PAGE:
The Open Society Institute–Baltimore’s Criminal and Juvenile Justice Program seeks to reduce the overuse of incarceration and its social and economic costs without compromising public safety and to promote justice systems that are fair, are used as a last resort, and offer second chances. It supports advocacy, public education, research, grassroots organizing, litigation and demonstration projects that focus on reforming racial and social inequities at critical stages of the criminal and juvenile justice systems: arrest, detention and pre-trial / pre-adjudication; sentencing, incarceration, and pre-release; and reentry and reintegration into the community.
The Criminal and Juvenile Justice Program will support only organizations that seek to impact the lives of Baltimore residents.
Criminal and Juvenile Justice Program supports initiatives and organizations that seek to do the following:
- increase the number of Baltimore residents who are diverted from the criminal and juvenile justice systems, particularly those accused of non-violent offenses. The program supports efforts to: investigate and promote effective alternatives to arrests, including school-based arrests; promote community-based alternatives to juvenile detention centers and adult jails; and end the practice of automatically charging youth as adults.
- promote systemic reform of unfair criminal and juvenile justice policies and practices relating to arrests, pretrial procedures, sentencing, conditions of confinement, and parole and probation. The program supports policy reform efforts to address discriminatory arrests, pre-trial, sentencing and parole and probation practices. It also promotes efforts to ensure that prisons and jails maintain programming that will help people who are incarcerated to develop the skills needed to be successful when they return to the community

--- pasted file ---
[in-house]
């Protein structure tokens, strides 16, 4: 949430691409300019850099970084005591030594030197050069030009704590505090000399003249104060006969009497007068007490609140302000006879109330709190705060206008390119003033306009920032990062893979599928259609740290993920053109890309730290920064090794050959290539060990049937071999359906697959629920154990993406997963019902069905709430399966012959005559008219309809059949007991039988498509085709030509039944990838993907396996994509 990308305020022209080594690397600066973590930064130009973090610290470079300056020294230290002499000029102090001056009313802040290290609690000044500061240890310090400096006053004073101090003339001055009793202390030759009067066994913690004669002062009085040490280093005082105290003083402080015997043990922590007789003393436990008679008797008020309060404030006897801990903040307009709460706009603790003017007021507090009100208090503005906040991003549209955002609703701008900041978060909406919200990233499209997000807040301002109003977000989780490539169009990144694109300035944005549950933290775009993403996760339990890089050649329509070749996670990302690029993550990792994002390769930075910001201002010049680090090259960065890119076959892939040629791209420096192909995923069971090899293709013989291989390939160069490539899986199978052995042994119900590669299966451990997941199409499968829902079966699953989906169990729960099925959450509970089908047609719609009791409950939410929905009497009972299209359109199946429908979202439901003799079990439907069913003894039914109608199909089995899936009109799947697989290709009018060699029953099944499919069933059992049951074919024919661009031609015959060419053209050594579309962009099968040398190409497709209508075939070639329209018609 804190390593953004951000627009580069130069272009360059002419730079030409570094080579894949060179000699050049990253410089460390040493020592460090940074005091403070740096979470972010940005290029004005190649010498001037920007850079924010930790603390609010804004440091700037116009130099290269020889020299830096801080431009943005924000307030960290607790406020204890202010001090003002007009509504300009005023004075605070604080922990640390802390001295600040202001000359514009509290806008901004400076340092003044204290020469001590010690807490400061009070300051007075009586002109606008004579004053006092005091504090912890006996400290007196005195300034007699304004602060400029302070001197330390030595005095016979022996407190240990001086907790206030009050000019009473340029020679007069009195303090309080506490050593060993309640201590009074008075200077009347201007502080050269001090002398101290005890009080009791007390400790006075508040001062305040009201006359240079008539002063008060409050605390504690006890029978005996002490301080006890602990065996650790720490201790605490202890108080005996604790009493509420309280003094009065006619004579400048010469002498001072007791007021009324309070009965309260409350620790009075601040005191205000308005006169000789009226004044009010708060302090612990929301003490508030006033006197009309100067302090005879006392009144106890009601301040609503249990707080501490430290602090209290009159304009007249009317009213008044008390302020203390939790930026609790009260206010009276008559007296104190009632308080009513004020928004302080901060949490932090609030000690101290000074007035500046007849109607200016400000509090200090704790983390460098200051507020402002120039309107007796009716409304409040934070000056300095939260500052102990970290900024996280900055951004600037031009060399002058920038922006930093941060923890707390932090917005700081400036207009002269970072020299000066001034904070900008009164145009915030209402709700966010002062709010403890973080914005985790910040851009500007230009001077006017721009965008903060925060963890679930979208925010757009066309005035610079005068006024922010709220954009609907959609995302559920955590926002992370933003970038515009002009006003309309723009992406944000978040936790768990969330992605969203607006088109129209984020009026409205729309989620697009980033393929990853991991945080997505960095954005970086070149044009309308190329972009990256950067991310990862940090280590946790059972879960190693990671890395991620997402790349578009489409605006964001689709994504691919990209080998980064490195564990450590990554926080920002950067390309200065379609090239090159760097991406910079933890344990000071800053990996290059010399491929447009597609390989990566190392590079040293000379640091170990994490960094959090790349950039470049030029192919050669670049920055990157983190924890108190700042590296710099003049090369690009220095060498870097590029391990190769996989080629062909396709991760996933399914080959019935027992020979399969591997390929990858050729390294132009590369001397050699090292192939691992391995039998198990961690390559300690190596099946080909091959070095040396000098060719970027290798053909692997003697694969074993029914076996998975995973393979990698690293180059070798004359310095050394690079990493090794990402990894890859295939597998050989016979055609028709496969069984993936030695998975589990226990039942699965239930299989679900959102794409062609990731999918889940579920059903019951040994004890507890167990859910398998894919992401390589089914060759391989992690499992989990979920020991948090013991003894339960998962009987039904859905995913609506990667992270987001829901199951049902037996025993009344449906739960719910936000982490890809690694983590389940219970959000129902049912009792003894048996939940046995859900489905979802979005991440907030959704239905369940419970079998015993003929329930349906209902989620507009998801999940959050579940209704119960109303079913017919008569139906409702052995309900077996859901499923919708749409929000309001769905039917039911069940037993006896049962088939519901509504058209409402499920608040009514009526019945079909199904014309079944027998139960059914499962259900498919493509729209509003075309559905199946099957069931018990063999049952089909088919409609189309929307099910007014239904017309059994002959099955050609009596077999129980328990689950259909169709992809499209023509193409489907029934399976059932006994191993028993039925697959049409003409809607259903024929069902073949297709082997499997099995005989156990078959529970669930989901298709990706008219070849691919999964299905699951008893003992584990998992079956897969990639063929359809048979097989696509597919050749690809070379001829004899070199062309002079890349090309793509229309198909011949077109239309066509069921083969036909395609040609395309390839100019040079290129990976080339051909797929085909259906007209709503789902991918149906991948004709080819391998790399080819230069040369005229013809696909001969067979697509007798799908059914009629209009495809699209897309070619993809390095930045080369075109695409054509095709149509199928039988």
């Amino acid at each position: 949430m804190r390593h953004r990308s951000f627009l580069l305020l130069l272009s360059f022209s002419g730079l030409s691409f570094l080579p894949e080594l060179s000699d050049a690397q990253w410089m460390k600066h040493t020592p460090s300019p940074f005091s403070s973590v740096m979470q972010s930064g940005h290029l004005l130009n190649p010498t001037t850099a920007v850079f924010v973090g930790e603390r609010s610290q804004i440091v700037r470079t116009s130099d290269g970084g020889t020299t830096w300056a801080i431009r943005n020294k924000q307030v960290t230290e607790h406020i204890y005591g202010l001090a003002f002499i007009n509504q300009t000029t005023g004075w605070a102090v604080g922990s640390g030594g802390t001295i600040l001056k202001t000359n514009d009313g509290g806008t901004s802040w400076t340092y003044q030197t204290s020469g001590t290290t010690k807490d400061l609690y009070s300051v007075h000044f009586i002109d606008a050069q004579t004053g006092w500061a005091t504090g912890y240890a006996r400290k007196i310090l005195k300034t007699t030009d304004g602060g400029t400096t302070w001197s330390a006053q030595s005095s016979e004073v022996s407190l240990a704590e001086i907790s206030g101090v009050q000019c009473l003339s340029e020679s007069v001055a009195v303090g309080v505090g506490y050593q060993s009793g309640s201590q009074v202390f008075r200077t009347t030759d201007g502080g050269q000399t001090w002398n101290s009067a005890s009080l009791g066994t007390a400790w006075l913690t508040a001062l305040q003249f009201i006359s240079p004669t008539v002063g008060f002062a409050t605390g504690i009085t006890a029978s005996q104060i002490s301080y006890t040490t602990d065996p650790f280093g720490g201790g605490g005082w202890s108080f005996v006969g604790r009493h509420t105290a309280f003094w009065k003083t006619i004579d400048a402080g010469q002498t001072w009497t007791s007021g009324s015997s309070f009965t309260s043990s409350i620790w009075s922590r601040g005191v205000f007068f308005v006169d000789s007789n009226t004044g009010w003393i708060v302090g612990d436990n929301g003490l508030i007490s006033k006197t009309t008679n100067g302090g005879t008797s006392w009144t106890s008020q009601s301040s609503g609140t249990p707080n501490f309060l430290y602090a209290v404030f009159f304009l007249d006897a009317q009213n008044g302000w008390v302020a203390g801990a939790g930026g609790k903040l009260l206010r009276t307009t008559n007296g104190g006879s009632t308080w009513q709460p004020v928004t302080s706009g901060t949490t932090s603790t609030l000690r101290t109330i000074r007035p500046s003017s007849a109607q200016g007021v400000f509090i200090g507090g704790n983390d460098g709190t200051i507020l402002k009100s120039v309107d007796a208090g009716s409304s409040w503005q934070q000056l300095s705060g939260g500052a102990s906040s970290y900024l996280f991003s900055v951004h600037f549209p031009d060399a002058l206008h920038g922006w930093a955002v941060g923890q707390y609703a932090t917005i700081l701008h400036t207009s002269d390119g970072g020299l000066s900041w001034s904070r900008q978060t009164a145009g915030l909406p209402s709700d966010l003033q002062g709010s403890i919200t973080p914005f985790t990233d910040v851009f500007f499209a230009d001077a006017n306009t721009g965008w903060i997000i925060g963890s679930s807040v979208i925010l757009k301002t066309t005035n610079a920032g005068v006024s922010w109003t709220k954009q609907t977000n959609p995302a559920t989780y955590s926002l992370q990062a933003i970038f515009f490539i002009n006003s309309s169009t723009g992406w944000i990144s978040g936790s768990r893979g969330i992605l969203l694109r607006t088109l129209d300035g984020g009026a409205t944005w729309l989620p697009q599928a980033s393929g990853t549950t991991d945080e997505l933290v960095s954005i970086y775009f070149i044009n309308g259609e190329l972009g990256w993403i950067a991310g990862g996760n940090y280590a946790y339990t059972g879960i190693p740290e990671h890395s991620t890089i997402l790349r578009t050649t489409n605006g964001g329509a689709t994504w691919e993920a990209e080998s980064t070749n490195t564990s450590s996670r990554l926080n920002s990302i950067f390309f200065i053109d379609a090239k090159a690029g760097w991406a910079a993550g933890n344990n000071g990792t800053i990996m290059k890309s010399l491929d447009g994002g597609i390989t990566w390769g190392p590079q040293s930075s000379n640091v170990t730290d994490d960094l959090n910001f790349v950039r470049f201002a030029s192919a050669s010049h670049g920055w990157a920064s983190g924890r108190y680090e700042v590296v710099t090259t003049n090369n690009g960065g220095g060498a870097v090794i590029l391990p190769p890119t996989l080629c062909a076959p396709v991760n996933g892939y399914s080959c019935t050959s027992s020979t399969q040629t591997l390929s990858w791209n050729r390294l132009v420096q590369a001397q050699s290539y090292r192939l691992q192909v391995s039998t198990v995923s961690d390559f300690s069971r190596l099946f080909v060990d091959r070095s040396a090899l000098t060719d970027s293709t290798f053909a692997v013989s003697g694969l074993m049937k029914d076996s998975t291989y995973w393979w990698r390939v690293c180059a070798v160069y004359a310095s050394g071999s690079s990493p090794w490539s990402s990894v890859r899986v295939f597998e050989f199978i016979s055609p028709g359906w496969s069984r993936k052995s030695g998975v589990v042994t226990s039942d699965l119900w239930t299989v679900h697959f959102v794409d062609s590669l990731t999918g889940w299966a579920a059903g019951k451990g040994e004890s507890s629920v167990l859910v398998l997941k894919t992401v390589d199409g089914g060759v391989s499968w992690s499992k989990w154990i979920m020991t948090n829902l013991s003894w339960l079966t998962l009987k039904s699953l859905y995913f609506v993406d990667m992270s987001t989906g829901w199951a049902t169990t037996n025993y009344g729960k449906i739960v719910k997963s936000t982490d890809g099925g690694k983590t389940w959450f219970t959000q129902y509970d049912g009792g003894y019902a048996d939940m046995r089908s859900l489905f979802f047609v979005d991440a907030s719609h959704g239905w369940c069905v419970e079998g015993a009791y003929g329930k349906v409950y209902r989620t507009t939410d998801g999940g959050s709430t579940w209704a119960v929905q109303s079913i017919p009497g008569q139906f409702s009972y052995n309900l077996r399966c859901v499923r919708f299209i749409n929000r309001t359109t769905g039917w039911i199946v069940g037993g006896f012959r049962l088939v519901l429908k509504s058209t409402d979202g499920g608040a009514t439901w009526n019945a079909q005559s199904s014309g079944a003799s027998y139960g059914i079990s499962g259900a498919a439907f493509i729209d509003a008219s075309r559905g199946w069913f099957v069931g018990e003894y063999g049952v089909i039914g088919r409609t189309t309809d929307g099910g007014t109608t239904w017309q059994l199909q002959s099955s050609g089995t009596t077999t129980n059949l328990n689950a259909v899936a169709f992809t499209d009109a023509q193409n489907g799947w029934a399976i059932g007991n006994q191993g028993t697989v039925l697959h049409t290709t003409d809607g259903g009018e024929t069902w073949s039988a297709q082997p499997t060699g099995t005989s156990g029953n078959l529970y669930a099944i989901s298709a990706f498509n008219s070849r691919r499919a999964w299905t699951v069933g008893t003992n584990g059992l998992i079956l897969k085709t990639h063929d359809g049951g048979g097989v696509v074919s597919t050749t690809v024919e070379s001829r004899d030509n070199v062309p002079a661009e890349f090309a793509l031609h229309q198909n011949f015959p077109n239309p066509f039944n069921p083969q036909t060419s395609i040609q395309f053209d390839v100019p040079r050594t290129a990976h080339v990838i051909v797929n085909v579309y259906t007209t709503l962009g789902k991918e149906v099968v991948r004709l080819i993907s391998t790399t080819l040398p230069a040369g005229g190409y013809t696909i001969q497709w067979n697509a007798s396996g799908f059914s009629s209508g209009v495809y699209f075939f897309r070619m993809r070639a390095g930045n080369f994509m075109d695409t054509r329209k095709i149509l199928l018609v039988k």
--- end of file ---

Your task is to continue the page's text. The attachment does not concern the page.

- ensure that individuals with criminal and juvenile records successfully reenter and reintegrate into Baltimore City. The program supports advocacy efforts and demonstration projects that promote policies and practices that ensure appropriate access to employment, education and other opportunities regardless of criminal background status.
Step 1: Letter of Inquiry
Applicants should submit a copy of the IRS letter stating tax-exempt status and a two- to three-page letter of inquiry which includes the following:
- a description of the program to be funded
- the qualifications of the organization to carry out the program
- the ways in which the program reflects the priorities of the Criminal and Juvenile Justice Program
- the amount of the budget and the funds requested
The Criminal and Juvenile Justice Program will endeavor to respond to your letter within four weeks. If you do not hear from us within that time frame, please send an email to [email protected].
Step 2: Proposal Submission
If OSI-Baltimore determines that the proposal is of interest, it will invite the applicant to submit a full proposal. Applicants submitting a grant proposal should use the following format.
On institutional letterhead, the cover page should include the following:
- a one-sentence description of the proposed initiative
- the amount requested from OSI-Baltimore
- the total organizational budget
- the name of the organization that would serve as the grantee or fiscal sponsor for the grant if awarded
- a contact name, address, and telephone number
The narrative should include the following:
- a description of the organization
- the need or issue to be addressed
- the organization’s capacity to carry out the proposal
- the program’s objectives
- activities and methodology
- the program’s expected outcomes
- the financial sustainability of the program
- the organization’s plans to assess the program's impact
Appendices to the proposal should include the following:
- a list of current and proposed funders of the project or program
- a one-page program implementation timeline for year one of the proposed project or program
- resumes of the organization’s director, project director and other key staff
- a copy of the IRS letter stating the organization’s tax-exempt status, if not submitted with the letter of inquiry
- an annotated budget for the project or program for every year funding is requested, including both revenues and expenses
- a copy of the organization’s overall budget
- a copy of the most recent annual report and audit (or financial statement)